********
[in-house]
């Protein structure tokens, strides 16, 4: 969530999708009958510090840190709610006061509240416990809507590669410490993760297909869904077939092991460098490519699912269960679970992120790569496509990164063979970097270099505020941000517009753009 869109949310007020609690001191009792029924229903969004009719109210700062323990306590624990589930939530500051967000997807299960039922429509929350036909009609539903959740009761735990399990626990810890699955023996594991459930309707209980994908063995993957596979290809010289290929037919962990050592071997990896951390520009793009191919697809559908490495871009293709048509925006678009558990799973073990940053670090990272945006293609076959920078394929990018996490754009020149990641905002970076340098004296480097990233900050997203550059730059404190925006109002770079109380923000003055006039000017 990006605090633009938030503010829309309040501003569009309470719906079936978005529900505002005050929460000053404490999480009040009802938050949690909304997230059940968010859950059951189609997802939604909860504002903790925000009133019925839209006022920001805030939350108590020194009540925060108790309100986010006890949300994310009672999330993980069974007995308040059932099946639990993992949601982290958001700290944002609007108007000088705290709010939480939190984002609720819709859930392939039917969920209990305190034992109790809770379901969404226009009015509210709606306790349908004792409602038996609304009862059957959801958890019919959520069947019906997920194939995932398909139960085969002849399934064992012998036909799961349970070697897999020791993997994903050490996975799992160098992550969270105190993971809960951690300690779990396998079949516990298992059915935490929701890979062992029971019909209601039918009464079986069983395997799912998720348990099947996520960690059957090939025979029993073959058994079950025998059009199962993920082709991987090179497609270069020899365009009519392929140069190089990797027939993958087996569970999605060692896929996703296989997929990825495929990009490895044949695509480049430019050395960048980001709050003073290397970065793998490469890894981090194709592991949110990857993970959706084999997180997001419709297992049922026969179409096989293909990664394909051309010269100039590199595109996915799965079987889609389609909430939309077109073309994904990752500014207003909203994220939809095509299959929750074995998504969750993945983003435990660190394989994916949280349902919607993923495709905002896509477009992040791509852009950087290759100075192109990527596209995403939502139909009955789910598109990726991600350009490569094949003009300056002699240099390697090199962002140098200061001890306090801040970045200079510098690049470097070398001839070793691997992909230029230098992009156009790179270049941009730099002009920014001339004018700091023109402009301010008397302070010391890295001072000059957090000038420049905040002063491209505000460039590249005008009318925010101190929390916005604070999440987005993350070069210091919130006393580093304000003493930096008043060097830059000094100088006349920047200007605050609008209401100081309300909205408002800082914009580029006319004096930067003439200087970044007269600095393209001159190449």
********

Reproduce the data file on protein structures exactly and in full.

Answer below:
[in-house]
């Protein structure tokens, strides 16, 4: 969530999708009958510090840190709610006061509240416990809507590669410490993760297909869904077939092991460098490519699912269960679970992120790569496509990164063979970097270099505020941000517009753009 869109949310007020609690001191009792029924229903969004009719109210700062323990306590624990589930939530500051967000997807299960039922429509929350036909009609539903959740009761735990399990626990810890699955023996594991459930309707209980994908063995993957596979290809010289290929037919962990050592071997990896951390520009793009191919697809559908490495871009293709048509925006678009558990799973073990940053670090990272945006293609076959920078394929990018996490754009020149990641905002970076340098004296480097990233900050997203550059730059404190925006109002770079109380923000003055006039000017 990006605090633009938030503010829309309040501003569009309470719906079936978005529900505002005050929460000053404490999480009040009802938050949690909304997230059940968010859950059951189609997802939604909860504002903790925000009133019925839209006022920001805030939350108590020194009540925060108790309100986010006890949300994310009672999330993980069974007995308040059932099946639990993992949601982290958001700290944002609007108007000088705290709010939480939190984002609720819709859930392939039917969920209990305190034992109790809770379901969404226009009015509210709606306790349908004792409602038996609304009862059957959801958890019919959520069947019906997920194939995932398909139960085969002849399934064992012998036909799961349970070697897999020791993997994903050490996975799992160098992550969270105190993971809960951690300690779990396998079949516990298992059915935490929701890979062992029971019909209601039918009464079986069983395997799912998720348990099947996520960690059957090939025979029993073959058994079950025998059009199962993920082709991987090179497609270069020899365009009519392929140069190089990797027939993958087996569970999605060692896929996703296989997929990825495929990009490895044949695509480049430019050395960048980001709050003073290397970065793998490469890894981090194709592991949110990857993970959706084999997180997001419709297992049922026969179409096989293909990664394909051309010269100039590199595109996915799965079987889609389609909430939309077109073309994904990752500014207003909203994220939809095509299959929750074995998504969750993945983003435990660190394989994916949280349902919607993923495709905002896509477009992040791509852009950087290759100075192109990527596209995403939502139909009955789910598109990726991600350009490569094949003009300056002699240099390697090199962002140098200061001890306090801040970045200079510098690049470097070398001839070793691997992909230029230098992009156009790179270049941009730099002009920014001339004018700091023109402009301010008397302070010391890295001072000059957090000038420049905040002063491209505000460039590249005008009318925010101190929390916005604070999440987005993350070069210091919130006393580093304000003493930096008043060097830059000094100088006349920047200007605050609008209401100081309300909205408002800082914009580029006319004096930067003439200087970044007269600095393209001159190449």